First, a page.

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Hottentot Buttonquail

From Opus

Turnix hottentottus

Contents

[edit] Identification

Length 14-16 cm.
Hottentot Buttonquail has yellow legs and black spots (female) or barring (male) on the neck, breast and belly. Female has bright orange-rufous on side of head and throat areas. The dark back is not as clearly defined as in Black-rumped Buttonquail.

[edit] Similar Species

Larger than Small Buttonquail.

[edit] Distribution

Africa: South Africa (south-western Cape Province to Port Elizabeth)

[edit] Taxonomy

This is a monotypic species[1].

Black-rumped Buttonquail and Hottentot Buttonquail were until recently considered one species.

[edit] Habitat

Moist grassland and fynbos, both coastal (winter only?) and higher elevation. Prefers relatively sparse and low (<1 m) vegetation.

[edit] Behaviour

A skulking species, found singly, in pairs, or in loose groups. Difficult to flush, preferring to run through grass when disturbed. Creeps slowly through grass when undisturbed.

[edit] Breeding

Possibly polyandrous. The nest is a thinly lined scrape in the ground, well concealed in grass 25-50 cm long. Two to four eggs are laid and incubated for 12-14 days by the male.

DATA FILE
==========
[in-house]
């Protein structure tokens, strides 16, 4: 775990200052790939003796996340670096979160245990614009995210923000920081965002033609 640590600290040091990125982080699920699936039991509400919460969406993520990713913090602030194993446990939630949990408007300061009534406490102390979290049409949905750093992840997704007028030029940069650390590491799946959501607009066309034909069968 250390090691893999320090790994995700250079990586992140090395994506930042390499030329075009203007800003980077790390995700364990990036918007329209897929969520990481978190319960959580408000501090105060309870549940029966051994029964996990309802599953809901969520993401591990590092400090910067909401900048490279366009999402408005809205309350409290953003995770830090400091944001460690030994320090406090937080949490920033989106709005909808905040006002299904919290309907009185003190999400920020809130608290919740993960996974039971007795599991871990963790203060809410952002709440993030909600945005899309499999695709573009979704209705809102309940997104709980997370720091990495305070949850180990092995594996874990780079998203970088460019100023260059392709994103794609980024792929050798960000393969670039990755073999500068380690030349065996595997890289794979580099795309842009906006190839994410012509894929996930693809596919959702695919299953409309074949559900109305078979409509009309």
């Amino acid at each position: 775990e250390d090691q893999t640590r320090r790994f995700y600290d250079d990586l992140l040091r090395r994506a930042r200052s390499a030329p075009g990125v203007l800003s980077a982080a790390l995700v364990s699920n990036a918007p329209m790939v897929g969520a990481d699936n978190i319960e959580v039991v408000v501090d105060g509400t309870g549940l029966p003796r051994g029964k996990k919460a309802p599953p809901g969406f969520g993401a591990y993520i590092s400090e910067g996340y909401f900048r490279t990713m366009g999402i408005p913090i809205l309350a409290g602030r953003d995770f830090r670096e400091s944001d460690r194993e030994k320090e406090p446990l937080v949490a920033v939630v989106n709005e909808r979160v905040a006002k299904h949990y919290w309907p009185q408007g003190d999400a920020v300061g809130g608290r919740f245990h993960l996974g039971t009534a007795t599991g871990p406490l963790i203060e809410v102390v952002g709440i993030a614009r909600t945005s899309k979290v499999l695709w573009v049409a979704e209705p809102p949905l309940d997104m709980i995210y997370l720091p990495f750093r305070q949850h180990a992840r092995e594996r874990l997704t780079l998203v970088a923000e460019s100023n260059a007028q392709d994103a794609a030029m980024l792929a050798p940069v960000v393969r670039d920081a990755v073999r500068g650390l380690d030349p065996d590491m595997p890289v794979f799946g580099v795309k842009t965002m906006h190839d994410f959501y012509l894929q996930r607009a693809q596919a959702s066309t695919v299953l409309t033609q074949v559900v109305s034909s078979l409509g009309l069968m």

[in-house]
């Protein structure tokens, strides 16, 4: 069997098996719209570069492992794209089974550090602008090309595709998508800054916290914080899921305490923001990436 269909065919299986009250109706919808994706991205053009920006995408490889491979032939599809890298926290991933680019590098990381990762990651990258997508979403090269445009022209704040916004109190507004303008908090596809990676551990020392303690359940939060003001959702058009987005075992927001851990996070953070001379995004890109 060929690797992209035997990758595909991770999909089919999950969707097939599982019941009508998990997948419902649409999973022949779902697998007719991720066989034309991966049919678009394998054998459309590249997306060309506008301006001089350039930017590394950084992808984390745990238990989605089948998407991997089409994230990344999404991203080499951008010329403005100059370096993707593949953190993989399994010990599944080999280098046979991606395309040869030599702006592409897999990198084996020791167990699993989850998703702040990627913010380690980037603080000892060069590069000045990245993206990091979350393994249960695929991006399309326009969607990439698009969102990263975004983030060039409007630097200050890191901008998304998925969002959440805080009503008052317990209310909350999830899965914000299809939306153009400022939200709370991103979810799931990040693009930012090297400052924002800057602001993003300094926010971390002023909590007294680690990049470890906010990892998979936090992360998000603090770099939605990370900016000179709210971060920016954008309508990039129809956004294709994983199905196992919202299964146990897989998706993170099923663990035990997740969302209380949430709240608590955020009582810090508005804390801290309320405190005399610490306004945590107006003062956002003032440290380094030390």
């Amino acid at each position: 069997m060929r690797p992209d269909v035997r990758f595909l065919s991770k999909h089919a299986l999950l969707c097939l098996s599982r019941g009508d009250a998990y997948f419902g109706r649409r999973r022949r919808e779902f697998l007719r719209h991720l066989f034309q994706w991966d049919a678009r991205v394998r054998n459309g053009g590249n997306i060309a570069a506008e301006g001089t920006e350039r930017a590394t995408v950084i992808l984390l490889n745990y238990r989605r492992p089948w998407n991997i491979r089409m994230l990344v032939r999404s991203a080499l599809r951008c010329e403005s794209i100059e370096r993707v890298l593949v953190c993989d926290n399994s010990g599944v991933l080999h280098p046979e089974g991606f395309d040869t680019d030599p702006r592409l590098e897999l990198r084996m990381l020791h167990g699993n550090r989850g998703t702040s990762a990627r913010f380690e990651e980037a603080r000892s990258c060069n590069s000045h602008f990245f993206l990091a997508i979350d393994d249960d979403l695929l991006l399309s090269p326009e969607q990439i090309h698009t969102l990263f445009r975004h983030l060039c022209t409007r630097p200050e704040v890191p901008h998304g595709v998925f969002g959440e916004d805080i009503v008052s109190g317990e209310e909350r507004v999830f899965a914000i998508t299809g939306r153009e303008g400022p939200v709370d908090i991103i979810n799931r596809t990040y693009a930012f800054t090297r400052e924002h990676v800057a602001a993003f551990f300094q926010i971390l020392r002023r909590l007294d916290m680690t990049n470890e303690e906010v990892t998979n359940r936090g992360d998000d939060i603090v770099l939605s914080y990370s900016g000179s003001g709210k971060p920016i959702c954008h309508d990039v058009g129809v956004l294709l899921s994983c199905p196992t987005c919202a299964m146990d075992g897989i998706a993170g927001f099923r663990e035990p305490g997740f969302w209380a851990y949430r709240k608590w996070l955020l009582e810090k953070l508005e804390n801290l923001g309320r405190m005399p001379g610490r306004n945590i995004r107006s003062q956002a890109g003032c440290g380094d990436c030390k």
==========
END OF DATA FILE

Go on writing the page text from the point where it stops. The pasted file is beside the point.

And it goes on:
[edit] Diet

Eats invertebrates and seeds.

[edit] Vocalisation

Call: A booming ooooop-ooooop.

[edit] References

  1. Clements, J. F., T. S. Schulenberg, M. J. Iliff, S. M. Billerman, T. A. Fredericks, B. L. Sullivan, and C. L. Wood. 2019. The eBird/Clements Checklist of Birds of the World: v2019. Downloaded from http://www.birds.cornell.edu/clementschecklist/download/
  2. Debus, S. and G. M. Kirwan (2020). Hottentot Buttonquail (Turnix hottentottus), version 1.0. In Birds of the World (J. del Hoyo, A. Elliott, J. Sargatal, D. A. Christie, and E. de Juana, Editors). Cornell Lab of Ornithology, Ithaca, NY, USA. https://doi.org/10.2173/bow.hotbut1.01
  3. Sibley CG & Monroe BL. 1996. Birds of the World, on diskette, Windows version 2.0. Charles G. Sibley, Santa Rosa, CA, USA.
  4. Hockey PAR, Dean WRJ & Ryan PG (eds) 2005. Robert's Birds of Southern Africa, 7th edition. John Voelcker Bird Book Fund, Cape Town, South Africa. ISBN 0620340533
  5. Sinclair, I., P.A.R. Hockey, W. Tarboton (2002). Birds of South Africa. Princeton University Press, Princeton and Oxford. ISBN 0-691-09682-1
  6. Sinclair I & Ryan P. 2003. Birds of Africa south of the Sahara. Princeton University Press. ISBN 0620207299

[edit] Recommended Citation

[edit] External Links

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